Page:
The President of Peru’s Institute of Mining Engineers addresses the challenges of perception that the mining industry faces.

Víctor Gobitz


August 22, 2017

What changes have you implemented during your mandate as president of the IIMP?

The Peruvian Institute of Mining Engineers is a professional body with a history of more than 70 years and, beyond providing training courses and spreading the industry’s best practices, we must also have a more active role in promoting investment and generating discussions about the main issues affecting the sector. We have restructured the Institute to be able to work more efficiently and one of the areas we are working on strongly is communications.

What should the industry do to improve its relationship with the wider society?

Traditionally, the mining industry only communicates when there is a conflict. The mining sector is perceived as distant, because it is an activity that does not take place in the cities but in the high Andes and there is a great disparity between the urban human development indexes in those in remote areas. This generates high expectations that are difficult to manage. Mining is a formal sector within a wider economy that is predominantly informal, which gives the misleading perception that all mining companies are rich, when mining companies can actually lose a lot of money during the bad years.

What would you like to highlight of the different events organized by IIMP?

Firstly, the link between the Institute and Academia is very important: the Community Relations Congress, for instance, was held at the Agrarian University; the Mining Management Congress took place at the University of Lima, and the National University of San Agustín is hosting PERUMIN this year. For PERUMIN we expect to receive close to 100,000 visitors. The event has two main pillars: on one side, we want to be a political forum where the main issues affecting the industry are discussed (“Competitiveness”). On the other, we have the technical aspect, with the technology exhibition EXTEMIN and with the presentation of technical works (“Sustainability”).

How can the industry handle the efficiency of the operations better when the sector moves again into a high cycle of metal prices?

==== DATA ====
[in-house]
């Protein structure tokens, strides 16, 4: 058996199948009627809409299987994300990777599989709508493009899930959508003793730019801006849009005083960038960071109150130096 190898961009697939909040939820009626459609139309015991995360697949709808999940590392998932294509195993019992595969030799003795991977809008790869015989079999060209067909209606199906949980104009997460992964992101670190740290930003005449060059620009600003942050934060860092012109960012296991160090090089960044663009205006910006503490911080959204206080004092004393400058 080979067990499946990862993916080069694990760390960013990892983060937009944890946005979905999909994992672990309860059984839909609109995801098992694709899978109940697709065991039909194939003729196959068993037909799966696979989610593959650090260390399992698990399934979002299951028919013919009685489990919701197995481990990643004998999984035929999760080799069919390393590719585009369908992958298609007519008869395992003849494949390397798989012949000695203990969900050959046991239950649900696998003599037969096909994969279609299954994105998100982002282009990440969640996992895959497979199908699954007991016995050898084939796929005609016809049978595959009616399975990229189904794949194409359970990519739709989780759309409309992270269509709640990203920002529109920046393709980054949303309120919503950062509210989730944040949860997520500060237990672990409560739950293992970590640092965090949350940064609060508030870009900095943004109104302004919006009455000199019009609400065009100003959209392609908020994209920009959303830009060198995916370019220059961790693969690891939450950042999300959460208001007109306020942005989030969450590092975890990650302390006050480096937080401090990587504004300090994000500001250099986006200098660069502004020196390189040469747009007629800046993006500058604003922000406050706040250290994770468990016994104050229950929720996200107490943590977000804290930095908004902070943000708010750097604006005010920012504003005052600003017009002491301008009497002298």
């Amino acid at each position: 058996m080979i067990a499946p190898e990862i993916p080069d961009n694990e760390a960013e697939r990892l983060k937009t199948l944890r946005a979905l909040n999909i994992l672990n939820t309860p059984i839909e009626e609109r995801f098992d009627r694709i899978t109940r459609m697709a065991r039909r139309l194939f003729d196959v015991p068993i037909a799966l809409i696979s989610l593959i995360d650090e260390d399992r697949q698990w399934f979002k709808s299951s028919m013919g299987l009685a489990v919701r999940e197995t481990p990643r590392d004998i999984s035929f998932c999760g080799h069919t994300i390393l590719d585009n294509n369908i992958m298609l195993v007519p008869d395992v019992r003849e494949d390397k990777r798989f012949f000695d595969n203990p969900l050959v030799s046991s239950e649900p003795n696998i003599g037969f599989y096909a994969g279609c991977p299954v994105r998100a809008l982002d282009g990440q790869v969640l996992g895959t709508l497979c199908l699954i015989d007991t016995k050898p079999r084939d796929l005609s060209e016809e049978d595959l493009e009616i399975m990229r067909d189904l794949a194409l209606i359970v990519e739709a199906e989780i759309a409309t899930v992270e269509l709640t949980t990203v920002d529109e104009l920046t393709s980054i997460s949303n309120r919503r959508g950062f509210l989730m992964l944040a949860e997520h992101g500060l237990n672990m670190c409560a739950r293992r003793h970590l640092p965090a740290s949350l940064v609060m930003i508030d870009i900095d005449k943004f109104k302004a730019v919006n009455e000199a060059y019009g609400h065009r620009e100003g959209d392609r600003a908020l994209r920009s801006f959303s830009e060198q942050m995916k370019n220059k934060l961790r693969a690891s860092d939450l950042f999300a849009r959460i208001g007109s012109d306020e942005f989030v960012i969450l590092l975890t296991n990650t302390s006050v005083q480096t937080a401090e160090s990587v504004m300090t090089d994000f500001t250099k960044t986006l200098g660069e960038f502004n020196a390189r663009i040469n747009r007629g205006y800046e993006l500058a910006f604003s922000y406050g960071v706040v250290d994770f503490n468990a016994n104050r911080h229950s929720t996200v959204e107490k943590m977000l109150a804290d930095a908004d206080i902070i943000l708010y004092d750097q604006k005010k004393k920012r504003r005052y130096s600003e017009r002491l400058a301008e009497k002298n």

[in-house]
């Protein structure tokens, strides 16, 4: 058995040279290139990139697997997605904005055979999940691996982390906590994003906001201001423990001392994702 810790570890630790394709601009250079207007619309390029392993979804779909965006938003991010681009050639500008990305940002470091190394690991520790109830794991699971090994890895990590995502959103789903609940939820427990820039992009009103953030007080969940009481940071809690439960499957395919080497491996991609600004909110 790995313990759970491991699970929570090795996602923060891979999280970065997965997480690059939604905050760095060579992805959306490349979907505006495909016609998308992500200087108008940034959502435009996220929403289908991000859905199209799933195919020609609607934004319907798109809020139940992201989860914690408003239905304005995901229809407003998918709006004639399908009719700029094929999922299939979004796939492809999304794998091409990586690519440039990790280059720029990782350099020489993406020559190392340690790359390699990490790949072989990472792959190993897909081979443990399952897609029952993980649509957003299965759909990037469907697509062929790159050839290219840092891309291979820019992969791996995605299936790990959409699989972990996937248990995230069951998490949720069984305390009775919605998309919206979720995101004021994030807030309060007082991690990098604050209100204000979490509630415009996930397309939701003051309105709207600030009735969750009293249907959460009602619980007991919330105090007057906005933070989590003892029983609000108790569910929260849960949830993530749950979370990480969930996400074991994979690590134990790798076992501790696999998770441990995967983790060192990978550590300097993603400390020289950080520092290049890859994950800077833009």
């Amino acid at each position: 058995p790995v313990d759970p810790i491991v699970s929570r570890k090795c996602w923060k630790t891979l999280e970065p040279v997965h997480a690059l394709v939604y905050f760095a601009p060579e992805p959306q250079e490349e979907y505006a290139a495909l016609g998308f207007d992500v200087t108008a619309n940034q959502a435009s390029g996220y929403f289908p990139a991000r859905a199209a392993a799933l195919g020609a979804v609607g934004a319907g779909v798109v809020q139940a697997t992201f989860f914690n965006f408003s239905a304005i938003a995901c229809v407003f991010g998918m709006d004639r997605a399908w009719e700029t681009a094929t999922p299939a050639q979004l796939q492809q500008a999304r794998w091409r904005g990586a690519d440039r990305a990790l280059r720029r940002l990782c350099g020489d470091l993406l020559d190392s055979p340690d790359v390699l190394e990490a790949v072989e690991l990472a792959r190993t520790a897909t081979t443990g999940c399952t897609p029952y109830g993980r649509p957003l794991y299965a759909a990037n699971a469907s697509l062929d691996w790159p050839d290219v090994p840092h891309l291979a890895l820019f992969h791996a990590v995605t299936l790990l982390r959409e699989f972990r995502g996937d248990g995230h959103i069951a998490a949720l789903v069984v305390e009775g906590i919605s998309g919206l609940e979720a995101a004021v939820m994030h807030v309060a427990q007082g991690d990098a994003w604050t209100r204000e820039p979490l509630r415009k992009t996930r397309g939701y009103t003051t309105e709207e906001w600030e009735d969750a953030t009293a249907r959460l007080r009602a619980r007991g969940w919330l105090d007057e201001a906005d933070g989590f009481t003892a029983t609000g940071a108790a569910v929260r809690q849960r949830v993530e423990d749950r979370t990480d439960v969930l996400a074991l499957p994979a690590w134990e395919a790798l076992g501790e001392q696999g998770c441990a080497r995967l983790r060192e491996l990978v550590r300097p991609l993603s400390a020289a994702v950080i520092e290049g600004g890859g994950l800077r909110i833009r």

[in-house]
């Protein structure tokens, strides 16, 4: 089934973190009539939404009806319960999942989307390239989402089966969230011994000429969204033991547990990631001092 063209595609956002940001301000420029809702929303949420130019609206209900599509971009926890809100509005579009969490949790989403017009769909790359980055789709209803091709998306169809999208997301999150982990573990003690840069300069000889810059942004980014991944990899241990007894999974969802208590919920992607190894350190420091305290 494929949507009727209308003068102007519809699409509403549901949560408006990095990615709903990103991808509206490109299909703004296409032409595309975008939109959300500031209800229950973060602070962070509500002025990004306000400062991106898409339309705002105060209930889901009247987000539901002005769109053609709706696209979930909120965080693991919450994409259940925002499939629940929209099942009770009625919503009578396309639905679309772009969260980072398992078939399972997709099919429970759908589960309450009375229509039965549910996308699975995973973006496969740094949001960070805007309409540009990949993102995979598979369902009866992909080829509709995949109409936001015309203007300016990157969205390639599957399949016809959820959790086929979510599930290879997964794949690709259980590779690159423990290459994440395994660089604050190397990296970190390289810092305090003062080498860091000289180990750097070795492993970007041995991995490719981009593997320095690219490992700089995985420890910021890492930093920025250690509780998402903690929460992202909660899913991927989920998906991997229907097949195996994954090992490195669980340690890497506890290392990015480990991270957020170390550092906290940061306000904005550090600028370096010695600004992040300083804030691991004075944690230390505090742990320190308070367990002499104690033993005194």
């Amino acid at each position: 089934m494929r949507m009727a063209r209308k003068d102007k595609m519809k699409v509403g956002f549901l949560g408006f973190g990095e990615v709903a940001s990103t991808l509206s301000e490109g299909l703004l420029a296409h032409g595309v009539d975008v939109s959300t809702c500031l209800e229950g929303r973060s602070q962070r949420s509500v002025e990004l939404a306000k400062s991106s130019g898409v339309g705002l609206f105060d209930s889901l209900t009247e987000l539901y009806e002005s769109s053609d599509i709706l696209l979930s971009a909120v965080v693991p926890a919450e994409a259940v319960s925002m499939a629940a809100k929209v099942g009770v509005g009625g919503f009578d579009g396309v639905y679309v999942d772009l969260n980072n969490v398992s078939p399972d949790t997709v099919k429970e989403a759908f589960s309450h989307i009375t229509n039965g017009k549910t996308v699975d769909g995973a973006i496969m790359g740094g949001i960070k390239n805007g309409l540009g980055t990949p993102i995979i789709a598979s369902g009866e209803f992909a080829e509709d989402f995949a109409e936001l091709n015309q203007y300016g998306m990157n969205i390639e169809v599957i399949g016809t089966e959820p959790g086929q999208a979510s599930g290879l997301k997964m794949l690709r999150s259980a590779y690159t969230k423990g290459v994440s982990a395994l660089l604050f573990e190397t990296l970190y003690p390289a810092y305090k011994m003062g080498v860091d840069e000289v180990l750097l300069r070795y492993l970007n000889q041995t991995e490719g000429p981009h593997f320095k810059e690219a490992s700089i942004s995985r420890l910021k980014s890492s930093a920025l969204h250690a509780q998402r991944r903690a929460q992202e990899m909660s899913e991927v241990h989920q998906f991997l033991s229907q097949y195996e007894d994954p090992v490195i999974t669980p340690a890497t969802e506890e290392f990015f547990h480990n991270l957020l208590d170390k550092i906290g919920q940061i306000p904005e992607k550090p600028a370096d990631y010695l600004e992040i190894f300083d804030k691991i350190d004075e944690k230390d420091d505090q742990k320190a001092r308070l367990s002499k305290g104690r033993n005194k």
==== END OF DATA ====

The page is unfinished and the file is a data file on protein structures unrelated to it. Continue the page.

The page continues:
The mining industry is a price-taker. There is no way we can add new attributes to what we produce to sell it at a higher price, like the automotive industry does, for instance. Thus, there is a permanent effort to cut costs, but another important factor is to identify synergies among projects, to share access, energy and water infrastructure, and eventually even tailings dams or processing plants. The prices have improved, but they are not going back to the levels of the mining boom of a few years ago. In Chile you already have a recent example of this type of collaboration, between Goldcorp and Teck. Looking at Peru, Quellaveco is located in an area that already has significant infrastructure. Equally, you could look at the Cajamarca copperbelt as a group of projects, putting together Michiquillay, Conga, Galeno and even La Granja.

How can the society benefit from the technological developments of the mining industry?

One of the greatest challenges of the mining industry is the efficient movement of materials to reduce the non-productive processes. Global companies such as Rio Tinto and Vale have already developed very efficient systems for iron ore operations that have been applied later in massive transit systems in cities. In Peru, we have universities with a good academic level, but our efforts in research and development are still small. Having said this, we have some positive examples of innovation in Peru: local companies, for instance, have developed specialized equipment for narrow-vein mining.

The mining sector still employs men for the most part. Do you think more women will join the workforce?

There is a global trend to incorporate more women as part of the mining workforce. In Milpo, for instance, where I worked until last year, there was a mandate to increase the participation of women in the workforce. In Brazil, mining operations are closer to the cities, so it is easier to have more women there. In Peru, we have a geographic challenge; we need camps in remote areas with atypical shifts of 14 days working and seven days off. This makes it more difficult for women to join the mining industry, but the trend will continue nevertheless.



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